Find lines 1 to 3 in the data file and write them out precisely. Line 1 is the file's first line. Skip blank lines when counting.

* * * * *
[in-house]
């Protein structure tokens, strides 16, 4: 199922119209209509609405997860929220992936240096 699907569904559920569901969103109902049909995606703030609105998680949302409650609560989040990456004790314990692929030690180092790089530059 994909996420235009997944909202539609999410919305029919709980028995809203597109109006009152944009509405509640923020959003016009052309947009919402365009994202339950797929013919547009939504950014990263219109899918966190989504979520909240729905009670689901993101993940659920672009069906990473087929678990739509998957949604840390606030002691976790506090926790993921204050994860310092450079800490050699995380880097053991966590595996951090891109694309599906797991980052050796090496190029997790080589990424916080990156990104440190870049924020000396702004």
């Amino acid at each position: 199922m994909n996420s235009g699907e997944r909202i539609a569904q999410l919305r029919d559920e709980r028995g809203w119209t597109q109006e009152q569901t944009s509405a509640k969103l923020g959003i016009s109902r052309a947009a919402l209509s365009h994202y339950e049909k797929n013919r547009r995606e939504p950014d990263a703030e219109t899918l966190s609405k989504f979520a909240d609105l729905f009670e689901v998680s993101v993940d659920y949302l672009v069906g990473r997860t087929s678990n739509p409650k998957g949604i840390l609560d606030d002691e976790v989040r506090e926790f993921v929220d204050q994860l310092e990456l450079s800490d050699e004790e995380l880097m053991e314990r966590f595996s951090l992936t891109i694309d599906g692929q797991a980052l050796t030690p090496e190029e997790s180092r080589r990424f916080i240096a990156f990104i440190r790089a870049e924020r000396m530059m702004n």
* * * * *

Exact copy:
[in-house]
């Protein structure tokens, strides 16, 4: 199922119209209509609405997860929220992936240096 699907569904559920569901969103109902049909995606703030609105998680949302409650609560989040990456004790314990692929030690180092790089530059 994909996420235009997944909202539609999410919305029919709980028995809203597109109006009152944009509405509640923020959003016009052309947009919402365009994202339950797929013919547009939504950014990263219109899918966190989504979520909240729905009670689901993101993940659920672009069906990473087929678990739509998957949604840390606030002691976790506090926790993921204050994860310092450079800490050699995380880097053991966590595996951090891109694309599906797991980052050796090496190029997790080589990424916080990156990104440190870049924020000396702004």
């Amino acid at each position: 199922m994909n996420s235009g699907e997944r909202i539609a569904q999410l919305r029919d559920e709980r028995g809203w119209t597109q109006e009152q569901t944009s509405a509640k969103l923020g959003i016009s109902r052309a947009a919402l209509s365009h994202y339950e049909k797929n013919r547009r995606e939504p950014d990263a703030e219109t899918l966190s609405k989504f979520a909240d609105l729905f009670e689901v998680s993101v993940d659920y949302l672009v069906g990473r997860t087929s678990n739509p409650k998957g949604i840390l609560d606030d002691e976790v989040r506090e926790f993921v929220d204050q994860l310092e990456l450079s800490d050699e004790e995380l880097m053991e314990r966590f595996s951090l992936t891109i694309d599906g692929q797991a980052l050796t030690p090496e190029e997790s180092r080589r990424f916080i240096a990156f990104i440190r790089a870049e924020r000396m530059m702004n």